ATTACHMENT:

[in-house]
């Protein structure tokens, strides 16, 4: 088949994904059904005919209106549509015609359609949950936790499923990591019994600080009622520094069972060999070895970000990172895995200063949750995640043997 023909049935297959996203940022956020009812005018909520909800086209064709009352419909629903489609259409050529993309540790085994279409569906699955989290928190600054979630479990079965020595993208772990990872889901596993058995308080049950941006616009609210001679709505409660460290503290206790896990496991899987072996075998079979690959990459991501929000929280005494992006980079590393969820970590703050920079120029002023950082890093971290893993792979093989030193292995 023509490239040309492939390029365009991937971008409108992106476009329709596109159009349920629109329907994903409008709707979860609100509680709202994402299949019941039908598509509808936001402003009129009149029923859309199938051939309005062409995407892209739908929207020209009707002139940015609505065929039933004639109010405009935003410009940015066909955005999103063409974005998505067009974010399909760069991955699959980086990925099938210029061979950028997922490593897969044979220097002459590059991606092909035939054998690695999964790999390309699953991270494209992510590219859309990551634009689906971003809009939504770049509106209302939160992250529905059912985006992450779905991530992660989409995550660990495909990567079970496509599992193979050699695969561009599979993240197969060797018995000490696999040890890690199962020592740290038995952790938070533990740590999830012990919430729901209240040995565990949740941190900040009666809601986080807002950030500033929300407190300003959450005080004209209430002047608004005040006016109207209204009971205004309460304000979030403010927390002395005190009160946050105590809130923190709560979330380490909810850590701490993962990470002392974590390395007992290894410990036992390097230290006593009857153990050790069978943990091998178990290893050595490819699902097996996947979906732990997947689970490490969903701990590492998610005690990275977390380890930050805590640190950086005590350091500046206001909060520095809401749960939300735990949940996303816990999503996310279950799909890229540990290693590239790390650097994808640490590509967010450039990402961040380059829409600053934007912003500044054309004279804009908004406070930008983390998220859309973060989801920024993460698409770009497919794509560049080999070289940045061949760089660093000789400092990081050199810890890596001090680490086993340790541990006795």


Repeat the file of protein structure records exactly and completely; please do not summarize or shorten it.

[in-house]
């Protein structure tokens, strides 16, 4: 088949994904059904005919209106549509015609359609949950936790499923990591019994600080009622520094069972060999070895970000990172895995200063949750995640043997 023909049935297959996203940022956020009812005018909520909800086209064709009352419909629903489609259409050529993309540790085994279409569906699955989290928190600054979630479990079965020595993208772990990872889901596993058995308080049950941006616009609210001679709505409660460290503290206790896990496991899987072996075998079979690959990459991501929000929280005494992006980079590393969820970590703050920079120029002023950082890093971290893993792979093989030193292995 023509490239040309492939390029365009991937971008409108992106476009329709596109159009349920629109329907994903409008709707979860609100509680709202994402299949019941039908598509509808936001402003009129009149029923859309199938051939309005062409995407892209739908929207020209009707002139940015609505065929039933004639109010405009935003410009940015066909955005999103063409974005998505067009974010399909760069991955699959980086990925099938210029061979950028997922490593897969044979220097002459590059991606092909035939054998690695999964790999390309699953991270494209992510590219859309990551634009689906971003809009939504770049509106209302939160992250529905059912985006992450779905991530992660989409995550660990495909990567079970496509599992193979050699695969561009599979993240197969060797018995000490696999040890890690199962020592740290038995952790938070533990740590999830012990919430729901209240040995565990949740941190900040009666809601986080807002950030500033929300407190300003959450005080004209209430002047608004005040006016109207209204009971205004309460304000979030403010927390002395005190009160946050105590809130923190709560979330380490909810850590701490993962990470002392974590390395007992290894410990036992390097230290006593009857153990050790069978943990091998178990290893050595490819699902097996996947979906732990997947689970490490969903701990590492998610005690990275977390380890930050805590640190950086005590350091500046206001909060520095809401749960939300735990949940996303816990999503996310279950799909890229540990290693590239790390650097994808640490590509967010450039990402961040380059829409600053934007912003500044054309004279804009908004406070930008983390998220859309973060989801920024993460698409770009497919794509560049080999070289940045061949760089660093000789400092990081050199810890890596001090680490086993340790541990006795």